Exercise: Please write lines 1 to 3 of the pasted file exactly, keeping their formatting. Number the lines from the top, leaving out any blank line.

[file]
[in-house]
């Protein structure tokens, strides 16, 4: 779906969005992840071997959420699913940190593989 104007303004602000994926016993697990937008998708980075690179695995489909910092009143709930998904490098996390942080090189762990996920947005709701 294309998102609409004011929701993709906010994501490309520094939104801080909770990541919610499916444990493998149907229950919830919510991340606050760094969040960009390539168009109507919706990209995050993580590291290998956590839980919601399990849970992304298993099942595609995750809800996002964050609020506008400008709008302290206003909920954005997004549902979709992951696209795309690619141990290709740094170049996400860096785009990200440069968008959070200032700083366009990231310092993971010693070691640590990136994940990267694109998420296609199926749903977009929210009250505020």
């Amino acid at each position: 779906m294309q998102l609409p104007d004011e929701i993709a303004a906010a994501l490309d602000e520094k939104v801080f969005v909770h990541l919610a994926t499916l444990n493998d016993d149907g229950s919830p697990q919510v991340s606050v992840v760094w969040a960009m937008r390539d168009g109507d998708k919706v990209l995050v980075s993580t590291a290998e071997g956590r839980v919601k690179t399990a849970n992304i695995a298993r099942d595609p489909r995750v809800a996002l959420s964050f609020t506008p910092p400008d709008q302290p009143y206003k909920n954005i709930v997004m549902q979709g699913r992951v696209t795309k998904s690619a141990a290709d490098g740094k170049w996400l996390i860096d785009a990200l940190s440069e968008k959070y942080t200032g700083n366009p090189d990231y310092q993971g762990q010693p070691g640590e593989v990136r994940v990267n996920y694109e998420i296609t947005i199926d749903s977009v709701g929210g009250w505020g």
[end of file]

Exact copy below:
[in-house]
């Protein structure tokens, strides 16, 4: 779906969005992840071997959420699913940190593989 104007303004602000994926016993697990937008998708980075690179695995489909910092009143709930998904490098996390942080090189762990996920947005709701 294309998102609409004011929701993709906010994501490309520094939104801080909770990541919610499916444990493998149907229950919830919510991340606050760094969040960009390539168009109507919706990209995050993580590291290998956590839980919601399990849970992304298993099942595609995750809800996002964050609020506008400008709008302290206003909920954005997004549902979709992951696209795309690619141990290709740094170049996400860096785009990200440069968008959070200032700083366009990231310092993971010693070691640590990136994940990267694109998420296609199926749903977009929210009250505020």
């Amino acid at each position: 779906m294309q998102l609409p104007d004011e929701i993709a303004a906010a994501l490309d602000e520094k939104v801080f969005v909770h990541l919610a994926t499916l444990n493998d016993d149907g229950s919830p697990q919510v991340s606050v992840v760094w969040a960009m937008r390539d168009g109507d998708k919706v990209l995050v980075s993580t590291a290998e071997g956590r839980v919601k690179t399990a849970n992304i695995a298993r099942d595609p489909r995750v809800a996002l959420s964050f609020t506008p910092p400008d709008q302290p009143y206003k909920n954005i709930v997004m549902q979709g699913r992951v696209t795309k998904s690619a141990a290709d490098g740094k170049w996400l996390i860096d785009a990200l940190s440069e968008k959070y942080t200032g700083n366009p090189d990231y310092q993971g762990q010693p070691g640590e593989v990136r994940v990267n996920y694109e998420i296609t947005i199926d749903s977009v709701g929210g009250w505020g």